Dressed informally in a button-down shirt and slacks, breast surgeon Susan M. Love bounds onto the podium and cheerfully confides to her audience that she has just removed her suit jacket in response to a “hot flash.”
Love, author of the best-selling Dr. Susan Love's Hormone Book and an adjunct professor at the University of Southern California, has recently gone on a campaign to counter the prevailing wisdom that women should routinely take hormones after menopause.
“Just as the baby-boomers are hitting menopause, it's become a disease - estrogen deficiency disease,” she told 600 breast cancer activists at the National Breast Cancer Coalition conference in Washington, D.C., in May. But Love ridicules that idea, suggesting instead that evolution has programmed a shifting-down in hormone levels once women reach an age when high hormone levels are no longer necessary for reproduction. She tells her audience she's worried by the evidence that hormones increase the risk of breast cancer and isn't convinced by the studies showing it reduces the risk of heart disease.
Love's contention has plunged her into a controversy over the pros and cons of hormone replacement therapy. The largest study done to date, published in June, found that the chance of dying was 37 percent lower among women who were using hormones than among women who did not, primarily because of fewer deaths from heart disease. However, the mortality benefit dropped to 20 percent after 10 or more years of hormone use as the women's risk of breast cancer mortality rose. The study of 60,000 post-menopausal women is the latest report from the Nurses' Health Study, which has followed more than 100,000 female registered nurses on their health-related behavior starting in 1976.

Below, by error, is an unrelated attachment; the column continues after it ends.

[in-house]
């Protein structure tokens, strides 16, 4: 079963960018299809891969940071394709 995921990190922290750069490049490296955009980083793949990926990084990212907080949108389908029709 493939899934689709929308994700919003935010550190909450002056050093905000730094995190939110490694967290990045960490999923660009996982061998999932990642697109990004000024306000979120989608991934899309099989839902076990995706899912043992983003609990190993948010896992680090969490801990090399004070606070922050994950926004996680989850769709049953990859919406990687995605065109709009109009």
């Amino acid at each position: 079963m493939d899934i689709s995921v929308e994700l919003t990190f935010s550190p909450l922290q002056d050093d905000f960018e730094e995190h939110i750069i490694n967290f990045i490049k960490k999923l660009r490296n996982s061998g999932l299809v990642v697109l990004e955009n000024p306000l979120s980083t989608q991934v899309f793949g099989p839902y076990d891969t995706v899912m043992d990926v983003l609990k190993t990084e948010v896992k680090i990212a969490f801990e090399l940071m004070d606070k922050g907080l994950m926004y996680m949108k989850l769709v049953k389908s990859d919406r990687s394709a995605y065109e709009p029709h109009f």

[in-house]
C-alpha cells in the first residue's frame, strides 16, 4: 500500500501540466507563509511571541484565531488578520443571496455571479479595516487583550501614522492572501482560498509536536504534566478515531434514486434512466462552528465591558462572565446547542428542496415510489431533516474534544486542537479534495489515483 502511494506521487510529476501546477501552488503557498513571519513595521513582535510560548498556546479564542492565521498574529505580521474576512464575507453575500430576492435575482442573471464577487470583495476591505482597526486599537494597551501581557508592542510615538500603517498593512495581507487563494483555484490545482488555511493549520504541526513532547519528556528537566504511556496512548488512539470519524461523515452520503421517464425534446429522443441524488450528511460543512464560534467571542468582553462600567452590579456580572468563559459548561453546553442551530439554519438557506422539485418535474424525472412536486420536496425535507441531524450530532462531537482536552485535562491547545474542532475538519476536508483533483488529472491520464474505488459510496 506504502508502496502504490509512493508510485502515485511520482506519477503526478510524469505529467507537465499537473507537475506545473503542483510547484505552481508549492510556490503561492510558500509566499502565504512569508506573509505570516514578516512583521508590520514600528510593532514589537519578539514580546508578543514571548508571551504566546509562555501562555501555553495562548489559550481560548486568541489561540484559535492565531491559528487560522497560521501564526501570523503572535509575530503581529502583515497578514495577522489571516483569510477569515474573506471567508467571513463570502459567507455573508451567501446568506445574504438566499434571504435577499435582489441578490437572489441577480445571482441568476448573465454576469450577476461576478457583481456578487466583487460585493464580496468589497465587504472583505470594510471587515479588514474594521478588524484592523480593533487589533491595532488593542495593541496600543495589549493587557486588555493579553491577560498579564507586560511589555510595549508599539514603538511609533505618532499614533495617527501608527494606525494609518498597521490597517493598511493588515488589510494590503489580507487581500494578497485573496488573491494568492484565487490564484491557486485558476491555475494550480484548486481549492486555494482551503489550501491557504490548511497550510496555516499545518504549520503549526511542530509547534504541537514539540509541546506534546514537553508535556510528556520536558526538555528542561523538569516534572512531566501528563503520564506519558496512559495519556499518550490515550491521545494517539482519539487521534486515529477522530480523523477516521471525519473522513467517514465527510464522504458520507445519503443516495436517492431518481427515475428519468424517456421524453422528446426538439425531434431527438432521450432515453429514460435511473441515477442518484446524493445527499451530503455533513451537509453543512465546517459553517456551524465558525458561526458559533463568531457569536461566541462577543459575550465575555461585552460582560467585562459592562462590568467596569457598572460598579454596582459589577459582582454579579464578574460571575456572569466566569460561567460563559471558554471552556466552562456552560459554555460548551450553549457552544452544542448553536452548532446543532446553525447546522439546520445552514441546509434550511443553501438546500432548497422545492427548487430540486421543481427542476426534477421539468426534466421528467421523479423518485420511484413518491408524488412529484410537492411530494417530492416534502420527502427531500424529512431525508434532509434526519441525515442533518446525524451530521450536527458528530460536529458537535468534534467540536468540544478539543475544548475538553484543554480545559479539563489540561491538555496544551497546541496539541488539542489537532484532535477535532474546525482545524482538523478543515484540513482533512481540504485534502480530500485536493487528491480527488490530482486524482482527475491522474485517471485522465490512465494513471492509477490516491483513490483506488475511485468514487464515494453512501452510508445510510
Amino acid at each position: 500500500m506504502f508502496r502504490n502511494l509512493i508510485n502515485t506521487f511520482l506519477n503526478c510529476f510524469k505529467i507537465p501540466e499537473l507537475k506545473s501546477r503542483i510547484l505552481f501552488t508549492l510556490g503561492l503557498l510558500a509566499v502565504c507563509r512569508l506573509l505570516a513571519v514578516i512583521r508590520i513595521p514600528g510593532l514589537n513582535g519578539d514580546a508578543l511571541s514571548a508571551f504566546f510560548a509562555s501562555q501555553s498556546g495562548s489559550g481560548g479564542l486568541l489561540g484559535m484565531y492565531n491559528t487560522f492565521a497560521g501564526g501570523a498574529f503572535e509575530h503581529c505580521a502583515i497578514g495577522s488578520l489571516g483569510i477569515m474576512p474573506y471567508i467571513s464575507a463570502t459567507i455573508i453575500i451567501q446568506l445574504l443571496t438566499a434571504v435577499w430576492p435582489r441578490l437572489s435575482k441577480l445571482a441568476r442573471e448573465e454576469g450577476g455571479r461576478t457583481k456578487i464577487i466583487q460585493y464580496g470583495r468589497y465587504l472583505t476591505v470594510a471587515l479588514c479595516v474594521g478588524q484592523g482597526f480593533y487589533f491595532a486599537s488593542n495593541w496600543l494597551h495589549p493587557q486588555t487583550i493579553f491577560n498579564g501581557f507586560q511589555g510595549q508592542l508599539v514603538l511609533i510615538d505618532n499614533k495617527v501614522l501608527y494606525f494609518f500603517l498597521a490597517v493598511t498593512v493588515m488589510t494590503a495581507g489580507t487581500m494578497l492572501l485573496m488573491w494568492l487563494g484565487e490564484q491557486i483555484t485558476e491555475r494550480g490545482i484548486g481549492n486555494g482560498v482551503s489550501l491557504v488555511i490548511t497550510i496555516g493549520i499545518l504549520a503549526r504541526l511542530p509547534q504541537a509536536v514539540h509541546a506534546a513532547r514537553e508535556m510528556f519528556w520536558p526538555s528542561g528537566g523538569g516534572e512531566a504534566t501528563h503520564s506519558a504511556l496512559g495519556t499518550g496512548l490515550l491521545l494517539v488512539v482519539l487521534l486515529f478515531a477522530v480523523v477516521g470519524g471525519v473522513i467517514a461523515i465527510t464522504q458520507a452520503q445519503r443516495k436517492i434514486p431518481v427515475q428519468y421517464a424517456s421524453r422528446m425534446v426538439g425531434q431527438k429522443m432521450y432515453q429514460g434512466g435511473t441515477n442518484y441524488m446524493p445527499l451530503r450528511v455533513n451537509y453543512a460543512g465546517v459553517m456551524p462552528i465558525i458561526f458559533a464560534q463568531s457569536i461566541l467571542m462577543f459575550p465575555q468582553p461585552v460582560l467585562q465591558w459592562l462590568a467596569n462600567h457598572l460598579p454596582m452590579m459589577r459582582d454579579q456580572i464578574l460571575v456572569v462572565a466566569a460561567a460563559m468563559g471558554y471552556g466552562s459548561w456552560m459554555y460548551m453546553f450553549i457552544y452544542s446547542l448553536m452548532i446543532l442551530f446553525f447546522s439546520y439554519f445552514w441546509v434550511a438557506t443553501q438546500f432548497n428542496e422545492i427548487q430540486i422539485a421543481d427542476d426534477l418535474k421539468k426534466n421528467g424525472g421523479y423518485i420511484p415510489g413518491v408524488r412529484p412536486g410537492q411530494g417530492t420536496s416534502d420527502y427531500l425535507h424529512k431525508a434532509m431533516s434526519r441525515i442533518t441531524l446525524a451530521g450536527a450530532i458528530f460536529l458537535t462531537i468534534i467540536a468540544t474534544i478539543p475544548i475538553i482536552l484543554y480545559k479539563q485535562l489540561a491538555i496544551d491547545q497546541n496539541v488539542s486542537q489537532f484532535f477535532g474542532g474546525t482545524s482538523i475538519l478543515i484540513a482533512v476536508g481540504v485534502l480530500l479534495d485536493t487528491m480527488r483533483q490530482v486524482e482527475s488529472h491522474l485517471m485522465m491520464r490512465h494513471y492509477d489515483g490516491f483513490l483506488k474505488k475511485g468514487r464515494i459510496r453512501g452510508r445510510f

For women with family histories of breast cancer or who are otherwise at higher risk for breast cancer, the implications of the new study are more complicated. The study found a 43 percent increase in deaths from breast cancer among women who had used the hormones for 10 or more years. A counterintuitive finding is that short-term hormone users had a reduced risk of death from breast cancer.
Francine Grodstein, an epidemiologist at Brigham and Women's Hospital in Boston who directed the study, suspects that's because those women who took hormones for a few years were health-conscious women who were likely to see their doctors often, were diagnosed with breast cancer at an early, more curable stage and were taken off hormones as soon as they were diagnosed. The main hormone given to menopausal women, estrogen, is thought to promote breast cancer.
In a surprising finding, women with a family history of breast cancer had the same reduction in overall mortality risk (from all causes) as other women in the study, once the benefits of reduced heart disease deaths were factored in.
But Grodstein cautions that this study looked only at the risk of dying, not the risk of getting a disease like breast cancer. An earlier study she published in The New England Journal of Medicine found an increase in the occurrence of breast cancer starting after five years of hormone use.